Two things caught my eye last week: the Bank of Japan, which decided to lay off the monetary stimulus, and Jim Beam — the latter not for reasons you might think.
BOJ Governor Haruhiko Kuroda is a smart and battle-tested policy maker. By now, he has to know that pumping more money into the econony won’t end Japan’s deflation. Falling prices are as much about the aging population as anything else, and only structural change can arrest the trend. Kuroda seemed to admit as much by taking no new action as the BOJ’s historic stimulus fails to gin up money and credit growth.
But where does Beam come in? Here:
Japan needs more gusty moves overseas. In this regard, few even come close to SoftBank’s Masayoshi Son. This week, local media circled Japan’s second-richest man to chronicle his comeuppance over a failed nine-month effort to acquire T-Mobile US. What I’m more intrigued about is what’s next for the Son after last year’s cross-border triumph buying Sprint? Where might a guy with the smarts 14 years ago to invest in Alibaba, this year’s sexist initial public offering, be looking? Let’s give Son an “A” for effort and stop the Monday-morning quarterbacking. Too bad there aren’t more in Japan like him.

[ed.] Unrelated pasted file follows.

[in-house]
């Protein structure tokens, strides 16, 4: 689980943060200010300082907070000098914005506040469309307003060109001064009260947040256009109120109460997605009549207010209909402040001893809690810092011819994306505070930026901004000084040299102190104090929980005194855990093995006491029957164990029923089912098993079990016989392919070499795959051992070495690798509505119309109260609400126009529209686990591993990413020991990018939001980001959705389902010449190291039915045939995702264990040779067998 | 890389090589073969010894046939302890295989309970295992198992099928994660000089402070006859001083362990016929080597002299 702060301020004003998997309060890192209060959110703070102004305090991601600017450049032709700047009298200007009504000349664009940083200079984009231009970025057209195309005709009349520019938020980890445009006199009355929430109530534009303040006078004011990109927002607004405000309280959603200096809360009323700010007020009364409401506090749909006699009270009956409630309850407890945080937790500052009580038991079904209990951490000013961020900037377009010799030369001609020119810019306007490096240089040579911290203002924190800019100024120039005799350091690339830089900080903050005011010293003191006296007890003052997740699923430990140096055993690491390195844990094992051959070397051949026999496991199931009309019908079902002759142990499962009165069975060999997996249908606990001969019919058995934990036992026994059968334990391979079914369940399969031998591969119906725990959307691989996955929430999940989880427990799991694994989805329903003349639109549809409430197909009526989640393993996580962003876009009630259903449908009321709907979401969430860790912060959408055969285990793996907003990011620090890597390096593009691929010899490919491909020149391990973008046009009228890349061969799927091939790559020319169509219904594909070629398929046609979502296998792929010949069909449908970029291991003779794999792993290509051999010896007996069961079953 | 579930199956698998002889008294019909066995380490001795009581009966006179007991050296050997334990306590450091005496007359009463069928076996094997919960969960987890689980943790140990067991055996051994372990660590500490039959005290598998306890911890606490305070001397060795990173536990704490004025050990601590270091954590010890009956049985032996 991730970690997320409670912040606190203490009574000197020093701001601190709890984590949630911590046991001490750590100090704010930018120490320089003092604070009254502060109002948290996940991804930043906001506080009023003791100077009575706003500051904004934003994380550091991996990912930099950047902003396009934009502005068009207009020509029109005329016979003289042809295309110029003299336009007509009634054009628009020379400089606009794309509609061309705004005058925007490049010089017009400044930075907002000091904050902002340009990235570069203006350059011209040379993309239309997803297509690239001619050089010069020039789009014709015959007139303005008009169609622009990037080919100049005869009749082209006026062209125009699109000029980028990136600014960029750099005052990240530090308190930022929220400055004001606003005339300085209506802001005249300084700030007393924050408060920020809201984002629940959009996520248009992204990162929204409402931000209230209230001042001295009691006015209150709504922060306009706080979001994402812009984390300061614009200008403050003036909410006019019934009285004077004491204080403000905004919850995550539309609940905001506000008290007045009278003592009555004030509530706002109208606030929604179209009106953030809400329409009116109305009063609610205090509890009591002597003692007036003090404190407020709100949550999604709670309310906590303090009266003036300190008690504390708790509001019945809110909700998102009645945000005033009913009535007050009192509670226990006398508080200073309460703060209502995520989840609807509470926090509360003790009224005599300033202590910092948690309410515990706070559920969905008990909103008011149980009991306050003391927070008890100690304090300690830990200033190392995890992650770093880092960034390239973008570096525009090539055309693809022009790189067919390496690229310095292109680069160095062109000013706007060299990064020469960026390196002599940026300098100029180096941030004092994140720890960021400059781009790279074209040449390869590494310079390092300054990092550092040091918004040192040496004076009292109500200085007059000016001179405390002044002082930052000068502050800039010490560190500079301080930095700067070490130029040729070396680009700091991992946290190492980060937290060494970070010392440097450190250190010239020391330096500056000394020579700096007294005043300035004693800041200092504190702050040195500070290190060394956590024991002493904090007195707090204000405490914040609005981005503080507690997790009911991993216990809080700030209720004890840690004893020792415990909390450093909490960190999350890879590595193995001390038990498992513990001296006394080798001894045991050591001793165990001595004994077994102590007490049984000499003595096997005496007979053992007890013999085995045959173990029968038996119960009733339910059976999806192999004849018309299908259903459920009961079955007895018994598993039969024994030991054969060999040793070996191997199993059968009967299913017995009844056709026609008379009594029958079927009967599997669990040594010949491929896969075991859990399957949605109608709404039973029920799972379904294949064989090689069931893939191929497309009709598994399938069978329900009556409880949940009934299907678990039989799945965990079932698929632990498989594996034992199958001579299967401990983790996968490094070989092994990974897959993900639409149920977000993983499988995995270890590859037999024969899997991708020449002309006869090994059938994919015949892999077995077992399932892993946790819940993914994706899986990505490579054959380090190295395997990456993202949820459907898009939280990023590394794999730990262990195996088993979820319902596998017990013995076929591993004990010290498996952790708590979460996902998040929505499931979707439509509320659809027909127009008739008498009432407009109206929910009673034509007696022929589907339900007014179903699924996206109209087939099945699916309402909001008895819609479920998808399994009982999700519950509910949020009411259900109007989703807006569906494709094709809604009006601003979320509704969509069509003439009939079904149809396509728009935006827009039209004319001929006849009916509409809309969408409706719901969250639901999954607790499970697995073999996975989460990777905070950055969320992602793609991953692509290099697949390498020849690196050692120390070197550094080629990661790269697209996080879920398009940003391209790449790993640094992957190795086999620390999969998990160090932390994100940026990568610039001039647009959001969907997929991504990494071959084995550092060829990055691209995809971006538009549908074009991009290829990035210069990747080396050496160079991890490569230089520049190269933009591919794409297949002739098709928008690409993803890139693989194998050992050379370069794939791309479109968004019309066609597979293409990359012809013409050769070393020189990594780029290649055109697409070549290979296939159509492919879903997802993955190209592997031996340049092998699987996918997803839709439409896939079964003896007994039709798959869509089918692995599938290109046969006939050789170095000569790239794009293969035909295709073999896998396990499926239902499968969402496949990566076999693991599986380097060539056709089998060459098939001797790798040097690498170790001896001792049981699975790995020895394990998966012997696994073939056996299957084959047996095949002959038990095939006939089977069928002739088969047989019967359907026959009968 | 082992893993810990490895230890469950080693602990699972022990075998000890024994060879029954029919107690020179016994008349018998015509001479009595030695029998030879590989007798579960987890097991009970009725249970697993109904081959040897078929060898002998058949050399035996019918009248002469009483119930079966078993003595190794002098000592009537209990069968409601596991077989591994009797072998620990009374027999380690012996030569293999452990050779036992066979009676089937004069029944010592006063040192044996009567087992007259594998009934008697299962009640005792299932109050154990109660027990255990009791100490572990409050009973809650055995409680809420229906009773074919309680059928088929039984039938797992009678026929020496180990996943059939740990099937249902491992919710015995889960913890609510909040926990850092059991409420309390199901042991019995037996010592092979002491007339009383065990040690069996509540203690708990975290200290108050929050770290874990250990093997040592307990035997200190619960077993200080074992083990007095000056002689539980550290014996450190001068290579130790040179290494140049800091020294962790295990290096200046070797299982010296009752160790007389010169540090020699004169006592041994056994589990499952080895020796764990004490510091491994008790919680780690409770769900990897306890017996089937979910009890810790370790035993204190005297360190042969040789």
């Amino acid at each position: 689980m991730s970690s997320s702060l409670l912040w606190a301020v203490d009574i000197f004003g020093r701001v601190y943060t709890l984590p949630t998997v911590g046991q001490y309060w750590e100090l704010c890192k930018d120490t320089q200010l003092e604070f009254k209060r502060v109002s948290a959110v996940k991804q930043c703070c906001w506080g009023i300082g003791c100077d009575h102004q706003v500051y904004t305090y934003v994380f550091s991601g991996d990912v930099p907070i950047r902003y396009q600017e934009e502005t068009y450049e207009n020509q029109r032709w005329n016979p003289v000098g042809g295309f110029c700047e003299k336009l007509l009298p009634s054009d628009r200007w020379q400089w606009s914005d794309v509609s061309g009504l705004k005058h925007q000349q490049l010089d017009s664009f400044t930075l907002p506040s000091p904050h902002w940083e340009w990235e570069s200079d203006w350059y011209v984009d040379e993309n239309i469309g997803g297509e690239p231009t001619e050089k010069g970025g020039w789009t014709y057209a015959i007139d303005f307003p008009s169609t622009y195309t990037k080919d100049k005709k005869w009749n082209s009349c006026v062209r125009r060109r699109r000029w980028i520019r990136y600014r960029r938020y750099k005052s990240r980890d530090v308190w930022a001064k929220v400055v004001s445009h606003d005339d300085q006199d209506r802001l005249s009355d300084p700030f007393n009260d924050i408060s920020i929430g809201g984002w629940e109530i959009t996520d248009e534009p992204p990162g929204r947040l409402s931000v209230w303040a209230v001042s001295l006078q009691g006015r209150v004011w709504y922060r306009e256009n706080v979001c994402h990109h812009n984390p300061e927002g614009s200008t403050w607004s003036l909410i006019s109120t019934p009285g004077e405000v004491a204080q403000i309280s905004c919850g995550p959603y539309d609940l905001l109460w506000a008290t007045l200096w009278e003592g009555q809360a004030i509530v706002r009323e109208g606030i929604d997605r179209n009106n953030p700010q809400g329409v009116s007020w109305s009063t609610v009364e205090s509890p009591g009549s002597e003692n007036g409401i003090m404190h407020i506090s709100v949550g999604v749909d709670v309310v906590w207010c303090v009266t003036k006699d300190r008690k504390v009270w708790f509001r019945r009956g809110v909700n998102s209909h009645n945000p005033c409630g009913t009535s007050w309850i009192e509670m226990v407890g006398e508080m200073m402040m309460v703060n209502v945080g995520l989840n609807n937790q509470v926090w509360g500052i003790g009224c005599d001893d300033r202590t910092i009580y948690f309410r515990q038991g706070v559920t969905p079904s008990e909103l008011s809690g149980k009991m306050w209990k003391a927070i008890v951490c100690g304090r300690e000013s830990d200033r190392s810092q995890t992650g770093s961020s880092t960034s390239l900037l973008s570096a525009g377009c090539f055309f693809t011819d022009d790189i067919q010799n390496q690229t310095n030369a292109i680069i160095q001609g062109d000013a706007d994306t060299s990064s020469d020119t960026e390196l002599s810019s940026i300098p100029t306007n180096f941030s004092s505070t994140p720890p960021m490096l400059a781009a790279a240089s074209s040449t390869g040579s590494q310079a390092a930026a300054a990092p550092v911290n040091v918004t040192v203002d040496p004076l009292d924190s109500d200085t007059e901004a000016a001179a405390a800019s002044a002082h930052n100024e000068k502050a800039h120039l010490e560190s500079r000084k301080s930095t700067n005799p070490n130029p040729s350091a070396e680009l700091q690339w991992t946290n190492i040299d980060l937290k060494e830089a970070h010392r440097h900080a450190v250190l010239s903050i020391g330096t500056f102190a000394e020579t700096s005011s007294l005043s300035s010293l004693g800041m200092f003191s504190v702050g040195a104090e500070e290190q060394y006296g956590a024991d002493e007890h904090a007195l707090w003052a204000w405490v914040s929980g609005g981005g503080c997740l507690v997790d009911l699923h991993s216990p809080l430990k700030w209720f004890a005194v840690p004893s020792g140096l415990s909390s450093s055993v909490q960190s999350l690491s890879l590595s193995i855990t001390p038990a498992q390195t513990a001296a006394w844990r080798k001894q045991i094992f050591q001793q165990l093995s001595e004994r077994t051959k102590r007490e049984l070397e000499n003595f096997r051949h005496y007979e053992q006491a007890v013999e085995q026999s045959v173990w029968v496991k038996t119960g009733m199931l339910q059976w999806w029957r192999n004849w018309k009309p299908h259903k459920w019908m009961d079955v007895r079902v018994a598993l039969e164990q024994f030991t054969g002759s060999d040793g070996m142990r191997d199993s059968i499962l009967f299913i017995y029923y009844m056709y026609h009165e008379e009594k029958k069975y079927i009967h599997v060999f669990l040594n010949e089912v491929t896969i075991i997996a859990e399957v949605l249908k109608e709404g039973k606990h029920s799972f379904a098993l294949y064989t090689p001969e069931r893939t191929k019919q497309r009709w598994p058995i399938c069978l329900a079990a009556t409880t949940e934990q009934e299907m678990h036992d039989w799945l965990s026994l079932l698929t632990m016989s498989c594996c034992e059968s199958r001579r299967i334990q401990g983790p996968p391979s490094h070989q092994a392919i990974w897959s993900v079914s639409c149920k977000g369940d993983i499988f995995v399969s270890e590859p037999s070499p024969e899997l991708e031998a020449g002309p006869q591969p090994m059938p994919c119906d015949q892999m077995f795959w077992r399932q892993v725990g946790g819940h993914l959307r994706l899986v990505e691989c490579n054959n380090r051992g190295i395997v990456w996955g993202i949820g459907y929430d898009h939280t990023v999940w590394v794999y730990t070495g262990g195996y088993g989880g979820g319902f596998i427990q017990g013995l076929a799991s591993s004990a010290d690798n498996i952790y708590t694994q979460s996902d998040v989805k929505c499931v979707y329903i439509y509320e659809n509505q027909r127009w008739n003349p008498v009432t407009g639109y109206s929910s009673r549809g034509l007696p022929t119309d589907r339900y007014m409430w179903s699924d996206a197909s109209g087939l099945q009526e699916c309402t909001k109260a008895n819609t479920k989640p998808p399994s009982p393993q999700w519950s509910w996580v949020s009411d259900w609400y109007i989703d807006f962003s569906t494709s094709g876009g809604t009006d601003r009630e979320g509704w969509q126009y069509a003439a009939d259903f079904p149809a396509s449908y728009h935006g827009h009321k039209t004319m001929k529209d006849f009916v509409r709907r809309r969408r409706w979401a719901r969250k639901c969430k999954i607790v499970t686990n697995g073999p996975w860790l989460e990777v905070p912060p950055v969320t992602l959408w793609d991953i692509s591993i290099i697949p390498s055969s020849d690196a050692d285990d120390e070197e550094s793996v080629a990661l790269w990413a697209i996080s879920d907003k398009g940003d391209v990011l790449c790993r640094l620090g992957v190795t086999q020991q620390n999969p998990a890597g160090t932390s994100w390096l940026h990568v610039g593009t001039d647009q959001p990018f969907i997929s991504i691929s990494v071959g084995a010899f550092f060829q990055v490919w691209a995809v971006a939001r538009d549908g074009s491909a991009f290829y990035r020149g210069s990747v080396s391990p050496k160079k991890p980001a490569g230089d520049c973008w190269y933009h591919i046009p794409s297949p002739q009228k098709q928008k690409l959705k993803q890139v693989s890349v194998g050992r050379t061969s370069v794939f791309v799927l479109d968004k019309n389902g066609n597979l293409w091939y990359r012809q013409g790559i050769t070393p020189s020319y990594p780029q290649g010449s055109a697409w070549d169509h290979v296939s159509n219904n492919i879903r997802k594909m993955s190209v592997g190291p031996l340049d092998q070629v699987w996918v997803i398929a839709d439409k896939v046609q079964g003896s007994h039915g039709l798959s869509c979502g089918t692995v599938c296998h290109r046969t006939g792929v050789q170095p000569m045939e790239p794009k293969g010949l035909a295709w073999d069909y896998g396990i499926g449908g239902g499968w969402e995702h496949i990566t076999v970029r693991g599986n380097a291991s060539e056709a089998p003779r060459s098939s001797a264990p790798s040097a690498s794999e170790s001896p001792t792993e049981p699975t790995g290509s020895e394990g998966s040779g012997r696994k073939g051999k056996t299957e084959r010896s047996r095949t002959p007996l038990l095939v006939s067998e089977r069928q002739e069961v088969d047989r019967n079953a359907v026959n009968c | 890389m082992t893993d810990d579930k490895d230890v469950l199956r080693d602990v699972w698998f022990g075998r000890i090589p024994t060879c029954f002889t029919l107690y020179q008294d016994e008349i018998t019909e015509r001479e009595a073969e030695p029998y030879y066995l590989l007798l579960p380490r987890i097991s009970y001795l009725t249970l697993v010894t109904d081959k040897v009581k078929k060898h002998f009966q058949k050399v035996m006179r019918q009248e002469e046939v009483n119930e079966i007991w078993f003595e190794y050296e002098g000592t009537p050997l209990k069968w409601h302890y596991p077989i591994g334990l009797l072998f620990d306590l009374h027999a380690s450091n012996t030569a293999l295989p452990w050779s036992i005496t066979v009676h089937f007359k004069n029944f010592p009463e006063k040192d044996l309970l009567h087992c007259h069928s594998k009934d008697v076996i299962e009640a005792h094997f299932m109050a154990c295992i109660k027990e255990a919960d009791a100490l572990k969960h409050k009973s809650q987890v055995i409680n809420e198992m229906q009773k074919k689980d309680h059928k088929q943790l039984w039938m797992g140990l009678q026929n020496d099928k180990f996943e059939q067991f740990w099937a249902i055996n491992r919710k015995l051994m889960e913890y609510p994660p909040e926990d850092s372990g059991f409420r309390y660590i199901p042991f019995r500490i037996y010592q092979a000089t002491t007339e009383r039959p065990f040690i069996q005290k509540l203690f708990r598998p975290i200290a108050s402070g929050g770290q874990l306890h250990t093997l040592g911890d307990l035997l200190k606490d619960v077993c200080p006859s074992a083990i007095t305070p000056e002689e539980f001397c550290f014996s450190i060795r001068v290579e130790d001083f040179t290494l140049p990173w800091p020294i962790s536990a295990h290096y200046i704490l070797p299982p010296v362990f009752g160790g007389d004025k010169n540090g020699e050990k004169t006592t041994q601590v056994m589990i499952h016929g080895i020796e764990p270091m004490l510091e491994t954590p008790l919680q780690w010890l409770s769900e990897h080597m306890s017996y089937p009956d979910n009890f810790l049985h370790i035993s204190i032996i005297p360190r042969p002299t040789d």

As for Suntory, it was an early Japanese adopter of using Americana in brand-building. Forty years ago, it tapped Sammy Davis Jr. for a series of memorable commercials. Many will also remember Bill Murray’s turn as a Suntory-shilling Hollywood has-been in 2003’s “Lost in Translation.” (Pitch line: “For relaxing times, make it Suntory time”). Now, the company is putting American consumers with a yen for Jim Beam, Laphroaig and Maker’s Mark in the starring roles of its latest project.
Japan (I’ll spare you the I-told-you-sos about Japan’s failed stimulus) hasn’t been able to generate domestic growth for a generation. Smart companies are looking overseas, particularly to US brands. But for how much longer will American tastes and American consumers be able to keep the global party going?